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This website is about Brazilian jiu jitsu (BJJ). I'm a purple belt who started in 2006, teaching and training at Artemis BJJ in Bristol, UK. All content ©2004-2016 Can Sönmez

14 August 2014

14/08/2014 - Teaching | Open Guard | Bullfighter Pass (Variation)

Teaching #184
Artemis BJJ (Impact Gym), Can Sönmez, Bristol, UK - 14/08/2014

I went with what I think is the most simple version of the bullfighter on Monday, but there are lots of variations. Monday's version was about moving backwards and pinning their legs to the mat. Tonight, the focus was driving forwards into them, after you've established your grips inside their knees. That should generate a reaction, as they will kick back. Direct that kick to your side as you step around. Saulo likes to open out their far leg while pulling their near leg across his body. That motion should swivel them in place for an easy pass. Even simpler, as you drive in and they react, fire their legs out to the side as you step around.

Alternatively, if they don't react, you can still pass after having driven their knees towards their chest. Thrust one leg forward, then step back, pulling the other leg with you. Drive that leg into the mat with a straight arm and your body weight, then pass around on that side.

To finish the pass there are two main options. Either you can drop your shoulder into their hip, falling forward like in Monday's version. If the position you're in doesn't lend itself to that, then simply moving into knee on belly may make more sense. Experiment with both: it will depend on the configuration of your body once you pass their legs.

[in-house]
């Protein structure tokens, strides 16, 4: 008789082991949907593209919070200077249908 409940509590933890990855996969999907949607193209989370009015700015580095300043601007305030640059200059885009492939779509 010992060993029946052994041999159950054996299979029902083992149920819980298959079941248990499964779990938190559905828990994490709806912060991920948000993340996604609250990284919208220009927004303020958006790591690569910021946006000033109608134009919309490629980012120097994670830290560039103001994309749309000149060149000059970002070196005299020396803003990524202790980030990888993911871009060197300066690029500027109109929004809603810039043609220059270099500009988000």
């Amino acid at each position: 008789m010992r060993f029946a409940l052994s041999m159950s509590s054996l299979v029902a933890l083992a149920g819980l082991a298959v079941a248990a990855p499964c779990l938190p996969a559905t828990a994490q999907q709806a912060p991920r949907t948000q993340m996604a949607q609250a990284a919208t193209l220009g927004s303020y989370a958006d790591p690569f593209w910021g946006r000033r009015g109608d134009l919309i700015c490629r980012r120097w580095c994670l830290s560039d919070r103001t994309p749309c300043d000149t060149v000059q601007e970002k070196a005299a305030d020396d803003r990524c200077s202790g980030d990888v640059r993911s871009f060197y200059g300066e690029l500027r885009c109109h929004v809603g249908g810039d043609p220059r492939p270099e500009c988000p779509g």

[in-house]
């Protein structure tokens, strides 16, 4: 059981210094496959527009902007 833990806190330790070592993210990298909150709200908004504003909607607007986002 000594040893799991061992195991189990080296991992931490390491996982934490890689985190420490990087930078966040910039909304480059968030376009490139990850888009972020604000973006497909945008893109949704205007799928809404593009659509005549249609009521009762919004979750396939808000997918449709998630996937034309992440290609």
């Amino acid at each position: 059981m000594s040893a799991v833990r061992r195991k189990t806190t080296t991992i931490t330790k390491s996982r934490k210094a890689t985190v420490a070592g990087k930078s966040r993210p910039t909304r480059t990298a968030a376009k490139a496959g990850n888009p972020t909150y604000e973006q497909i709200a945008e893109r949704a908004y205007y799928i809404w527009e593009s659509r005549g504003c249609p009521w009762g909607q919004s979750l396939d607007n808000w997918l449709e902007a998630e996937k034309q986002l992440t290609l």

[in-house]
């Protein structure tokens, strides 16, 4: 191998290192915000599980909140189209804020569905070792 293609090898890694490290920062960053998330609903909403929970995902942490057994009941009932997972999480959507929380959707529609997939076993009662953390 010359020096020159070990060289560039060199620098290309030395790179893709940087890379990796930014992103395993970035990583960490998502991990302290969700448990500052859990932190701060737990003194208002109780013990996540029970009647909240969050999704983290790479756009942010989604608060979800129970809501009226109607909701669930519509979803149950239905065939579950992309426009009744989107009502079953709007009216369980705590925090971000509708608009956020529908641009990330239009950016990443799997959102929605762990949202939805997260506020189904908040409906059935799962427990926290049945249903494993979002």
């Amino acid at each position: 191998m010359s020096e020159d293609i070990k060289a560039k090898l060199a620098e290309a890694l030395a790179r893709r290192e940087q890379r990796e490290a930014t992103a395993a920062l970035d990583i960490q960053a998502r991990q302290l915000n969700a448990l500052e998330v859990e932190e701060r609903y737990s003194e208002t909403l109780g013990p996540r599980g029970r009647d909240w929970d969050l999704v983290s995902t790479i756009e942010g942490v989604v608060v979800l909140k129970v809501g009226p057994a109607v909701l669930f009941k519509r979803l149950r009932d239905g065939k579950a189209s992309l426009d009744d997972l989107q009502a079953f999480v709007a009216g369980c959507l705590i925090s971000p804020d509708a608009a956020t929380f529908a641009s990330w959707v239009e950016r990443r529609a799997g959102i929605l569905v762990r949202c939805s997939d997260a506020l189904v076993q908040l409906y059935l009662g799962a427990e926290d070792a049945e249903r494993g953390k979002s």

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Teaching: This time I didn't add in that low stack pass version of the bullfighter pass from Passing the Guard, as I didn't notice people going really low and getting into the relevant position. In fact, it was generally the opposite, with a number of people getting a bit too high in their posture, ending up bent over and off balance. So, I'll emphasise the crouch Dónal is always at pains to point out (it's also covered well by his 'duck walk' drill, which I think I'll start including in my warm-up selection).

Something else interesting that popped up was in how people completed the pass. Generally you either drop your shoulder as you reach the level of their knees (my preference) or go to knee on belly. One person was going to reverse knee on belly, I think because they were finding it difficult to step all the way through. I don't use it much myself, but it's a great place from which to do a backstep (as per Roy Dean's Black Belt Requirements) and spin all the way through into mount. I showed them the backstep and was pleasantly surprised by how well it seemed to work for them. Cool! :)

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